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A Divorce Court Cannot Determine a Child Support Order Based on Including Prior Cash Advances as Current Income

Frederick Williamson and Mary Kate Williamson were married in 1989, lived in Orange County, and had three children during the course of their 20-year marriage. Husband’s parents supported the family’s lavish life style. Husband and wife separated and calculated their monthly expenses to be at $45,000 per month despite having no employment income. Husband declared his annual post-separation income at $99,000. The court agreed with wife’s Orange County divorce lawyer and ordered husband to pay a permanent spousal support of $2,000 per month, and a child support order of $1,235 per month for their minor son. Also, the Orange County divorce court ordered husband to pay wife $10,000 in attorneys fees. In determining husband’s income for child and spousal support purposes, the Orange County divorce court did not treat historical cash advances from husband’s parents as income. The divorce court determined that the cash advances were loans, and thus excluded from income. Additionally, the divorce court explained that in determining a child support order, the court could only look at the husband’s current earnings and income. Further, it could not order husband’s parents to make further cash advances or gifts thus it could not factor the cash advances or gifts into the calculation of income for support purposes.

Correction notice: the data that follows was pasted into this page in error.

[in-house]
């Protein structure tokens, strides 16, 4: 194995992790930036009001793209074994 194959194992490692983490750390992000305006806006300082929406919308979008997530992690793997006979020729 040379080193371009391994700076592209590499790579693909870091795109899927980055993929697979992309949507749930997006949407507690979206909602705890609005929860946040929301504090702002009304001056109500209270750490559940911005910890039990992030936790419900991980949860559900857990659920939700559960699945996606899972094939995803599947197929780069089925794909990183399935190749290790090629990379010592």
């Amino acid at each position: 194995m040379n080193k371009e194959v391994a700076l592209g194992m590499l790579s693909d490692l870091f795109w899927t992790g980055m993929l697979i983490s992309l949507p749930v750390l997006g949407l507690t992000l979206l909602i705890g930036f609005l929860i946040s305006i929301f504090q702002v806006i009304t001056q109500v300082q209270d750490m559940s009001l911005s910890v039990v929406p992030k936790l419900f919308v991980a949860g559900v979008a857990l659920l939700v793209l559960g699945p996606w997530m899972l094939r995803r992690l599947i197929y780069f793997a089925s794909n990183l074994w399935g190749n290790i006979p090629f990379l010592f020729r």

The Court of Appeal in Orange County, determined that the large sums of money received by husband from parents were not characteristic of “loans” but instead amounted to gifts. However, husband’s father adjusted the trust agreement to state that the sums of money received by husband would be deducted from his inheritance. The Court of Appeal in Orange County determined that by definition advancement on inheritance is a gift by its very nature. The Court of Appeal in Orange County explained that the re-occurring annual tax-free gift of $26,000 from husband’s father correctly constituted a portion of his total annual income, calculated at $99,000. However, the Court of Appeal agreed with Husband’s Orange County divorce lawyer and held that the other cash advances were too speculative or uncertain to be considered income. Thus, the Court of Appeal in Orange County held that it could not calculate husband’s parent’s sporadic gifts of cash as income in determining the child support orders. The Court also held, since husband’s parents were no longer providing the husband with cash support the Orange County divorce court had appropriately determined the spousal support order based on husband’s calculated income and ability to pay. Consequently, whether the parent’s cash advances were considered loans or gifts, was irrelevant in determining child support and spousal support orders in this Orange County case. Recurring gifts from family members may constitute income depending on the facts.

In re Marriage of Williamson (2014) 226 Cal. App. 4th 1303